The car made its debut at the 1954 International Trophy at Silverstone, the Goodyear disc brakes proving successful but the cars front suspension was unsatisfactory. The engine progressed from 2237cc to 2490cc .The car was raced by Mike Hawthorn and Peter Collins who wrote it off in Spanish GP at Barcelona.

Vandervell ordered  four chassis based on the Cooper design which picked up Ferrari suspension and steering, the team by that time having plenty of Ferrari parts!

1954

1955 Season…

hawt

Mike Hawthorn in the Cooper designed Vanwall chassis VW 55, Monaco GP 1955, DNF with throttle linkage problems in the race won by Trintignats Ferrari Squalo 625 (Unattributed)

The four cars were to be raced in 1955 by Ken Wharton, Harry Schell, Desmond Titterington and Mike Hawthorn. Schell won four minor British events but it was clear a lighter, stiffer and more sophisticated chassis was needed to make the most of the competitive engine.

Vandervells staff modified the basic Cooper frame at which point Colin Chapman was introduced to Vandervell via the Vanwall transport driver, Derek Wootton, to look at the frame. Vandervell was impressed with Chapmans knowledge and track record and signed him on.

Colin Chapmans 1956 Vanwall Design…

dutch

Moss in the Dutch GP winning VW10. Shot shows extreme attention to aero for the day by Frank Costin. Borranis’ at front Moss’ preference for driver feel but cast alloy wheels adopted in 1958 to save weight. This Vanwall, with 2 GP wins survives today. (Unattributed)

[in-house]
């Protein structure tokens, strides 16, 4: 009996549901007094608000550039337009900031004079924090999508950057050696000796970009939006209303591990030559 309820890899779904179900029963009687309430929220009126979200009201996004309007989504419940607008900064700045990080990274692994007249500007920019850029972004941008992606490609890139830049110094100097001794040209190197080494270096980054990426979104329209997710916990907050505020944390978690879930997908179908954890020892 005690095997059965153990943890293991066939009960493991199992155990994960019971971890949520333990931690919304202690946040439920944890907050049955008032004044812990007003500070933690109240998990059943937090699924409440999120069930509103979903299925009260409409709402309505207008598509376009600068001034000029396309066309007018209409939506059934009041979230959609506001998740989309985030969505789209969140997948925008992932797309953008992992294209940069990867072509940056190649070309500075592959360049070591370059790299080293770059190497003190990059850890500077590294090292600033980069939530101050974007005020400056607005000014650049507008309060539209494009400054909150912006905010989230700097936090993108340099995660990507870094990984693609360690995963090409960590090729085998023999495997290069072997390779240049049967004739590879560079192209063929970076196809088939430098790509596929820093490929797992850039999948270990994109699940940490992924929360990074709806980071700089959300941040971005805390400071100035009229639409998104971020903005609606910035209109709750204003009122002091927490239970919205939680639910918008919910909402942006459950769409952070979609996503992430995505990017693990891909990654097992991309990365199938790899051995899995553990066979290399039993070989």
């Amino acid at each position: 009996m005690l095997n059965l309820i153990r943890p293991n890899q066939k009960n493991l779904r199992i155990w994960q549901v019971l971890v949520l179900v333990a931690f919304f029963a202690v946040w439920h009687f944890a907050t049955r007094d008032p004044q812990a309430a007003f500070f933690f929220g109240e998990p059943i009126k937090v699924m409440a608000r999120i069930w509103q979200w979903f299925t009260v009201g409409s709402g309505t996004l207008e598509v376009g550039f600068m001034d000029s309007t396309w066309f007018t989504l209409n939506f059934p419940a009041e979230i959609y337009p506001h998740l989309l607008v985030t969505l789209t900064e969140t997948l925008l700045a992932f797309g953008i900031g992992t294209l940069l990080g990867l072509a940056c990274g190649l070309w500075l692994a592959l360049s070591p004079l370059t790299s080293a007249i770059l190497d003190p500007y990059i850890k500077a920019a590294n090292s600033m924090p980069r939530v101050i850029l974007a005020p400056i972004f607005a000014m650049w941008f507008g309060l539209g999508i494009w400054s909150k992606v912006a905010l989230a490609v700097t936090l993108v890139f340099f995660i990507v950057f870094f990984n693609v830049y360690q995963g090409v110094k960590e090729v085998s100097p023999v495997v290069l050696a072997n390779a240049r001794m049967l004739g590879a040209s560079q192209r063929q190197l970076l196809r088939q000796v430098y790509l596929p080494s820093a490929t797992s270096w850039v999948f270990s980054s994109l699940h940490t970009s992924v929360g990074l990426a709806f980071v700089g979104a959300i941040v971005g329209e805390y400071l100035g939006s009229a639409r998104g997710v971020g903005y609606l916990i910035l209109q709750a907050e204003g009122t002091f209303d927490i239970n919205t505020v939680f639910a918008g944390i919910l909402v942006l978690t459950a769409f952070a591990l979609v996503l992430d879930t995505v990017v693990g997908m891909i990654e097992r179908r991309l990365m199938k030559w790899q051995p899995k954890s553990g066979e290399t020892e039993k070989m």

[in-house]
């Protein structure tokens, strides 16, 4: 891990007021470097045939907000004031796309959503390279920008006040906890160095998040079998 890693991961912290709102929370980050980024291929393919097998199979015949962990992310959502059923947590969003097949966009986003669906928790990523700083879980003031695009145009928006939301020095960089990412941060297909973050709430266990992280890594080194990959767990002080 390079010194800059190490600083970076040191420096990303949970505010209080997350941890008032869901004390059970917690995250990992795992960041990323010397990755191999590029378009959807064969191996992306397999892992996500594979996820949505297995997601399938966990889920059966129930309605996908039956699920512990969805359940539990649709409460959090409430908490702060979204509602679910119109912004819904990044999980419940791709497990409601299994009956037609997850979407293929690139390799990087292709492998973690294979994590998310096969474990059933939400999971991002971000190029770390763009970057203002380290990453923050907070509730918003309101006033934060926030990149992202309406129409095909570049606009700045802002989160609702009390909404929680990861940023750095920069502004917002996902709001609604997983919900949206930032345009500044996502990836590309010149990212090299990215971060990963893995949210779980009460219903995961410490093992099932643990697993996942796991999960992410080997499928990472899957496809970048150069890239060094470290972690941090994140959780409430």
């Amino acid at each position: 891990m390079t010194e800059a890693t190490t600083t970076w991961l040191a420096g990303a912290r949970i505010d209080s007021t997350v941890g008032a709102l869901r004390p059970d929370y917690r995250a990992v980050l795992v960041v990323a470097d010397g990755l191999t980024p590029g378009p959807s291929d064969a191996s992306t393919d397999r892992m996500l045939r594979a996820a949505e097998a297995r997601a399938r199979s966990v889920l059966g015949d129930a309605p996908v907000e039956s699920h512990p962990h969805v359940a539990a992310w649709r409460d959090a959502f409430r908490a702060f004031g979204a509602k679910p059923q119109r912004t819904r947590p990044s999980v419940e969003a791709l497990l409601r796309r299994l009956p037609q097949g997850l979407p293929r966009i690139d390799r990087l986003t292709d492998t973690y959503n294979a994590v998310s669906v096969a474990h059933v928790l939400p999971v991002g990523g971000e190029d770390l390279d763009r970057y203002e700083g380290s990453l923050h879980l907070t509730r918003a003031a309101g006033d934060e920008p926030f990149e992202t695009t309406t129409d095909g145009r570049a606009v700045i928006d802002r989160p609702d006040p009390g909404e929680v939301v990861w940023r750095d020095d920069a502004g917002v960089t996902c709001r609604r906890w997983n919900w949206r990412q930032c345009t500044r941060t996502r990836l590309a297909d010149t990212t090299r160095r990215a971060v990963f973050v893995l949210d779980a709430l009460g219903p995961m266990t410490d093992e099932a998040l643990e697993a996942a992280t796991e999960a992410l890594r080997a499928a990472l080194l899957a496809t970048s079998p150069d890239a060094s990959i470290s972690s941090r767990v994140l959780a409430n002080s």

A defining moment in Vanwalls’ future success was the choice of Colin Chapman, then an up and coming racer/designer/builder of Lotus sports cars. Chapman designed a modern space-frame chassis and engaged aerodynamicist Frank Costin to design the gorgeous, low drag ultra-slippery body.

Chapman used the 1955 double wishbones and coil spring front suspension, Ferrari derived gearbox layout and brakes but laid out new De Dion rear axle geometry using a Watt linkage for lateral location whilst retaining the transverse leaf spring.

The space frame chassis featured round section top and bottom longerons in 1.5 inch diameter. At the front a sheet metal fabrication provided a cross member for anchorages for the coil and wishbone suspension setup. The frame was complex and rigid but weighed only 87.5 pounds.

vanwall front

High quality of forgings and fabrication of spaceframe chassis evident. Front cross-member visible, steering arm, top link, radius rod, coil spring/damper unit and Goodyear patented disc brakes (Vandervell Products/The GP Library)

Whilst the De Dion rear end was retained the suspension geometry was changed to allow much more negative camber at the rear to enhance the loaded outside tyres adhesion. For 1957 the transverse leaf spring was replaced by ‘Chapman Struts’ a coaxial coil spring and locating link.

Vanwall rear end